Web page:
Manga Shakespeare uses the reader-centered conventions of Japanese comics to create a kind of “dialectic between word and images”. The editor and the artist do so through performing a duet of pared-down-lines from the original text, along with multiple panels and perspectives (which are characteristic to manga) to achieve a dynamic effect that serves to create a greater interactive experience; also to enhance the intensely psychological and fictionalized realm of this Romance. As Robin E. Brenner points out, in manga “the layout acts as storyteller”; “manga contain many of the shots and patterns of cinema, including close-ups, pans, jump-cuts, and irising (using a circular frame to zero in on a subject as lenses originally irised in ‘filmmaking’ )” (65). The fact that manga artists “typically use many more panels per page than are used in western comics… requires more attention and work on the reader’s part to order and make sense of the sequence of panels” (Brenner 66)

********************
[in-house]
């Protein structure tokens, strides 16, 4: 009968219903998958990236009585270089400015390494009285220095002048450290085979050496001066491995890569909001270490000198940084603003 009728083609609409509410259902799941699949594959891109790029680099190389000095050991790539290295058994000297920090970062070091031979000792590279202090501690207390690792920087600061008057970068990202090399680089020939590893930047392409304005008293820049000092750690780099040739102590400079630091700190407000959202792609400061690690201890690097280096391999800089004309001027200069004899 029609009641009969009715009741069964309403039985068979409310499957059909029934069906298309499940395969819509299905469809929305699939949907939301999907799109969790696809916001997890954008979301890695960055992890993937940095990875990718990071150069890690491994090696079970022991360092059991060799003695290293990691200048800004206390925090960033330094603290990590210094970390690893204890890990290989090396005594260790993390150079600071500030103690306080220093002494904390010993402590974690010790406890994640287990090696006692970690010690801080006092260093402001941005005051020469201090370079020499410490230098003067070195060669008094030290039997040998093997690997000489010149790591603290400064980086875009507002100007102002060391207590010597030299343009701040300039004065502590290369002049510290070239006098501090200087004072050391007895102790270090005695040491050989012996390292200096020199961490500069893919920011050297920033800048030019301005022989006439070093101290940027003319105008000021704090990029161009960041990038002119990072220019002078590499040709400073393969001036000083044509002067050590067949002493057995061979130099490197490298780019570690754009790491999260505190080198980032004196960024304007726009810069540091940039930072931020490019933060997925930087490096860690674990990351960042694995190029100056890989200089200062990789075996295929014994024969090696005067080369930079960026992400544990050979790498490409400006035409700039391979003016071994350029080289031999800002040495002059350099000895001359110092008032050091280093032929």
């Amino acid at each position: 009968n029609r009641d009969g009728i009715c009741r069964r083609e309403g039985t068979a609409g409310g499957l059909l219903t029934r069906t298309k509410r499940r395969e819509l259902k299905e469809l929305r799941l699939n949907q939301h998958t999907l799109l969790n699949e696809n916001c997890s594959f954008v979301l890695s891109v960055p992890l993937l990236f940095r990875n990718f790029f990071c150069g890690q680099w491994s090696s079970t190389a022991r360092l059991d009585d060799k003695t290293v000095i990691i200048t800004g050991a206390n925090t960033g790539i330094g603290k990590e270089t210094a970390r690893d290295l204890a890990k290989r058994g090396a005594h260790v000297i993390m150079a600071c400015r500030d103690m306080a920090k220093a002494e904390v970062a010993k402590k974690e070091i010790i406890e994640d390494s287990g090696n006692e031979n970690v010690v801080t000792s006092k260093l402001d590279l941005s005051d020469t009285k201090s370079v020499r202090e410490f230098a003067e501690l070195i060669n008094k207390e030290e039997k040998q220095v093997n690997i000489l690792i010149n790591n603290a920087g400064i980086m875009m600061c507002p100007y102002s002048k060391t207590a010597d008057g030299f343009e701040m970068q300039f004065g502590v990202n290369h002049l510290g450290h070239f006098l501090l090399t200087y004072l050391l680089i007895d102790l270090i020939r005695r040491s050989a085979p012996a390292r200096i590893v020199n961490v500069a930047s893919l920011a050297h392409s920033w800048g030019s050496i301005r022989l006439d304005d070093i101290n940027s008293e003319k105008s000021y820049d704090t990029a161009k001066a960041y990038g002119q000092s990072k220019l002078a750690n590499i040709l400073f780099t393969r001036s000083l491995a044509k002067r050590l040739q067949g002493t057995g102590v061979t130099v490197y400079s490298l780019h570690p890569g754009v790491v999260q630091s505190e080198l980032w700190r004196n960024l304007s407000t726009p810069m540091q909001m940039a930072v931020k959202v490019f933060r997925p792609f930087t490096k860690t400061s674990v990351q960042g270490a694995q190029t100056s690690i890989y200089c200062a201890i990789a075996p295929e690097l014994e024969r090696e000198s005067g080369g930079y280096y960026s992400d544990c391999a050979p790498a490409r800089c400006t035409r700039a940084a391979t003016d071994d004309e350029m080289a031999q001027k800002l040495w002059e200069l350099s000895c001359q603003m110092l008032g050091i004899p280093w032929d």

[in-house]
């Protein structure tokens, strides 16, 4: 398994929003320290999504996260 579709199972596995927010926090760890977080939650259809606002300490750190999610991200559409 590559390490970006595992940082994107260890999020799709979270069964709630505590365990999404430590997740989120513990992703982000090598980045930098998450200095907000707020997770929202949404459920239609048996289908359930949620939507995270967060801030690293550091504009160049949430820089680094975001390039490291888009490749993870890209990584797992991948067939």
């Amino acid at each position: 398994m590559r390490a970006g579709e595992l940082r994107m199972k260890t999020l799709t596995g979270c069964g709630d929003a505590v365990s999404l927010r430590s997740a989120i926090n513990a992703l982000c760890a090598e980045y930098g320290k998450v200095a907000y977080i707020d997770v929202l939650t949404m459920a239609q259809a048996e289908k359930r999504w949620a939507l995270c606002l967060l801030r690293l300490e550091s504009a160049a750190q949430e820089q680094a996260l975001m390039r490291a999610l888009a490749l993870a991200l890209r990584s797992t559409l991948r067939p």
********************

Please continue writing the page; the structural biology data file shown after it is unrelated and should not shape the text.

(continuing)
Although it is a fairly common manga convention, the initial pages of the SMH manga The Tempest, which give us the omniscient knowledge as a reader through a visual of the characters’ features and characteristics, set in the context of a larger world, including the island, are in colour. It is when we enter the story itself, set in Prospero’s “World”, the fateful island, is when the black-and-white pagers begin. This may serve to illustrate that the readers, as well as the characters are under a certain controlling force, which has its own way of delineating the realm under control in shades of black, white and grey. Here the colours of bountiful nature have no existence. Also, following the manga tradition the front and back covers are in colour, the prior is the only page that the reader chooses to flip open, and the latter pleases to shut, otherwise the story laid out in the colourless pages propel the reader forward, an uncanny force alike that of Prospero’s magic.